Payment Service Banks in Nigeria, lessons from the past.
Principal Associate, MobileMoneyAfrica
Ten years ago, there was great optimism that the licensing of mobile money providers will usher in, a new era in the drive for greater financial inclusion and fill the vacuum that the banks failed to fill, for many years. Ten Years after, the country has recorded some decent incremental improvements in the financial services sector through the mobile money operators but not the expected transformational leap, we had hoped for.
On the march again, the country has created a new category of financial services providers to be called, Payment service Banks.
The CBN in furtherance of its mandate to deepen financial inclusion in Nigeria is actively seeking to license Payment Service Banks which had been similarly deployed in other jurisdictions such as India. Both countries are similar in some areas of regulation that excludes mobile networks operators from mobile financial services and Banks that cannot fill the gaps, in serving the hard to reach places.
What’s difference between PSB and mobilemoney?
Permissible services for both in Nigeria are similar with few advantages for the PSB such as, ability to mobilize deposits from individuals and small businesses, issue debit and pre-paid cards, invest in FGN bonds while both cannot give out loans, provide insurance underwriting and trade on foreign exchange market. No cap was mentioned in the framework on deposits mobilization allowed for PSBs.
Many reasons had been raised for the slow uptake of mobile money in Nigeria from low capitalized operations, fragmented agency network, exclusion of mobile network operators and some underlying bottlenecks like extensive delays in granting mass access channels like USSD and Sim tool kit channels to mobile money operators, were major hindrances to early take off and adoption.
The operational levers to drive a successful deployment are network effects, lack of financial access points in many rural areas, available mass market access channels, heavy marketing, channel leverage and incentives to drive last mile operations. These are domain areas of mobile networks and these are some of the levers that mobile money operators lacked in India and Nigeria however some of them, still managed to keep their heads, above the waters.
The Indian story so far
In 2015, 11 organizations were approved to commence payment service Bank services in India however three dropped out even before launch, with one of them citing, increased competition and time to recover profit on investments.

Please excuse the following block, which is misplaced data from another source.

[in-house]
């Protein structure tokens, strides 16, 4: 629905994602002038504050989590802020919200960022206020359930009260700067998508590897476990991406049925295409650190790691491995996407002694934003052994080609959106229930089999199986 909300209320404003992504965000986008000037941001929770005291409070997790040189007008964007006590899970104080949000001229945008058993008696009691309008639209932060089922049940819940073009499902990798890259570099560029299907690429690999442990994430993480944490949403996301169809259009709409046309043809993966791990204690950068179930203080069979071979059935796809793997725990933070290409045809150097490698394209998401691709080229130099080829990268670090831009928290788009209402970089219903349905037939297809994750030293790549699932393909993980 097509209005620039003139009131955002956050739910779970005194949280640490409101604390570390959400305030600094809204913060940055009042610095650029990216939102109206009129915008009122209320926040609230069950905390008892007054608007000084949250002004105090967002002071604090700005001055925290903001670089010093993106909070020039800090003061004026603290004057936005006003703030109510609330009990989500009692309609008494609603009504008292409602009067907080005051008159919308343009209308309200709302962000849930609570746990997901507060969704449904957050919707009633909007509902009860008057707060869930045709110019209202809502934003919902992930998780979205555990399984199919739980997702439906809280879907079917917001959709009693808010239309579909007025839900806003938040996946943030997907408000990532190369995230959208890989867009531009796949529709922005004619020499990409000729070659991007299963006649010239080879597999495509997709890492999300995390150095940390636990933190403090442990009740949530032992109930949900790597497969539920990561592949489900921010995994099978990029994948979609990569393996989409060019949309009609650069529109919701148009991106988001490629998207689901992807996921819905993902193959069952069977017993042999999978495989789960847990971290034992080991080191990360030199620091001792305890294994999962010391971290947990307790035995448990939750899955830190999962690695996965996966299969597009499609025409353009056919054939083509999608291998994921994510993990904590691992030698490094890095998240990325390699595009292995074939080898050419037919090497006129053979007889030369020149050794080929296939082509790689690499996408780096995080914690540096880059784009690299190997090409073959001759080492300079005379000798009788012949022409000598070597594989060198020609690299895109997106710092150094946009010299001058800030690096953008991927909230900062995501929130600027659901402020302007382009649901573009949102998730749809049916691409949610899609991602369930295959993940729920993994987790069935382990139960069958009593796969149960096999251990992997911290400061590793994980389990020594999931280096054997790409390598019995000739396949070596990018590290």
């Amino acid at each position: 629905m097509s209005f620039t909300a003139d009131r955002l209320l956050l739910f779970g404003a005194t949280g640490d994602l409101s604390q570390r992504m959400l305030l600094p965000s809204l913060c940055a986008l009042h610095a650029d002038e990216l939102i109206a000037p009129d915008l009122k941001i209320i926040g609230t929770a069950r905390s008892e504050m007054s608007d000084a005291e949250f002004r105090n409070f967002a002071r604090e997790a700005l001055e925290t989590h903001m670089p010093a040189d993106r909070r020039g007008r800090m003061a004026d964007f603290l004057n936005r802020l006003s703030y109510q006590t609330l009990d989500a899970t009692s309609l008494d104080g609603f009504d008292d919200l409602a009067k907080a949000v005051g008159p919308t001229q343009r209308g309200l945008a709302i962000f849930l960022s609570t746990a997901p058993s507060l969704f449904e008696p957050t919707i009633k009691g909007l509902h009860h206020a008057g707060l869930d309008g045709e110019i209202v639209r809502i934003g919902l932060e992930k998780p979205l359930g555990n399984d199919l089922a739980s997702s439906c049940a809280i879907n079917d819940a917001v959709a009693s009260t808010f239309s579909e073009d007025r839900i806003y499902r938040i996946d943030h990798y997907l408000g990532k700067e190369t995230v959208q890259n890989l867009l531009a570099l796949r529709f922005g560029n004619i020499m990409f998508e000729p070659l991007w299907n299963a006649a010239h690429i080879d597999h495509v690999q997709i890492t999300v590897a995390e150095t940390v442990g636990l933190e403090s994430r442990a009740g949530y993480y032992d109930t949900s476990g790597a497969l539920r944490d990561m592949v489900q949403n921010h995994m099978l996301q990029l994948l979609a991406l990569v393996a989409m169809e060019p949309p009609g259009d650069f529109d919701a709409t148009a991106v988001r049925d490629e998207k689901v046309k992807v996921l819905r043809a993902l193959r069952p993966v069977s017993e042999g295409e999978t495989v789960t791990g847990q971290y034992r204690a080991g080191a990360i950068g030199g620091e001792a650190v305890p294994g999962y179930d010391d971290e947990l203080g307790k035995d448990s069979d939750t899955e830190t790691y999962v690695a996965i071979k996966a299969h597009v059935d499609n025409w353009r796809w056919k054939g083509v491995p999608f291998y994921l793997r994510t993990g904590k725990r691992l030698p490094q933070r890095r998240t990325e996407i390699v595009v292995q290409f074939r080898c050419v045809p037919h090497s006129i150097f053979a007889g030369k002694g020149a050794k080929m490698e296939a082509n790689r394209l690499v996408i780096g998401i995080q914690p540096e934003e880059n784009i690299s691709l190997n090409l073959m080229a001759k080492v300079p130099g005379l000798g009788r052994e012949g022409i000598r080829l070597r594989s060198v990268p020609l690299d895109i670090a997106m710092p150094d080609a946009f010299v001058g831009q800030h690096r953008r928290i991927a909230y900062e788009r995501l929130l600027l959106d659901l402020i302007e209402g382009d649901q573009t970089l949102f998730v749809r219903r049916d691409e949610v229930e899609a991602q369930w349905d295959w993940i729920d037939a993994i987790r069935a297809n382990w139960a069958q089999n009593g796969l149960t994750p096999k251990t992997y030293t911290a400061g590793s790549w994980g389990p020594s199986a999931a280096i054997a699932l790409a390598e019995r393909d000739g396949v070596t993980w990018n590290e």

Some of the operators had been clamped by the regulator, due to inappropriate Know-your-customer implementation and some of the providers struggle to convert their huge subscriber base as envisaged to bank customers, the license also excluded the providers, from lending.Due to its limited offering, the commercial viability was no longer appealing to providers hence they struggle to stay afloat.
Shape of things to come in Nigeria
As Africa’s most populous nation, prepares to soften the ground for mobile network operators to participate in the financial services sector which had predominantly been the turf of the banks, it will be interesting to see how they will successfully convert their network assets to serve the large unbanked population in the country.
With MTN Nigeria woes seeming to be coming to an end, over tax dispute with the Central bank of Nigeria and a planned listing on the Nigerian Stock Exchange later this year and armed with an approval -in-principle to launch payment service Bank, it will be the honey on the cookie pie, for local and international stock investors.
The challenge non-telco operators of PSB will face, will be similar and may even be more than what the mobile money operators faced, in the early days and even till date.
Why will the mobile network operator give equal-footing access to a competitor? What will the regulator do to enforce fair competition? What are the risk of granting non-telcos PSB licenses only for them to face similar challenges faced by licensed mobile money operators for ten years?
The regulator may consider to upgrade some of the mobile money operator’s license to PSB ( maybe on a regional basis) if they have proven ability, so that they don’t spread themselves thin, to compete with what will be a very formidable competition (mobile networks) and considered for lower paid-up capital, to compensate for their investment as frontier providers.
Addition of retail lending approval to their license while the customers deposit pool is isolated or if possible, allow for a small percentage of the deposit pool for retail lending.
A proper assessment of non-telco and non-mobile money applicants for the PSB license to ensure they have compelling business cases, well capitalized and ability to overcome the challenges that almost crippled some mobile money operators, in the last ten years.
In view of many initiatives in the market place that are driven largely by industry associations and regulations, innovations should be allowed to drive these initiatives.
Fair competition should be enforced by the regulator to ensure fair access to telco’s mass market channels and government standard setting agencies for BVN, National ID for robust KYC, available to all participating entities.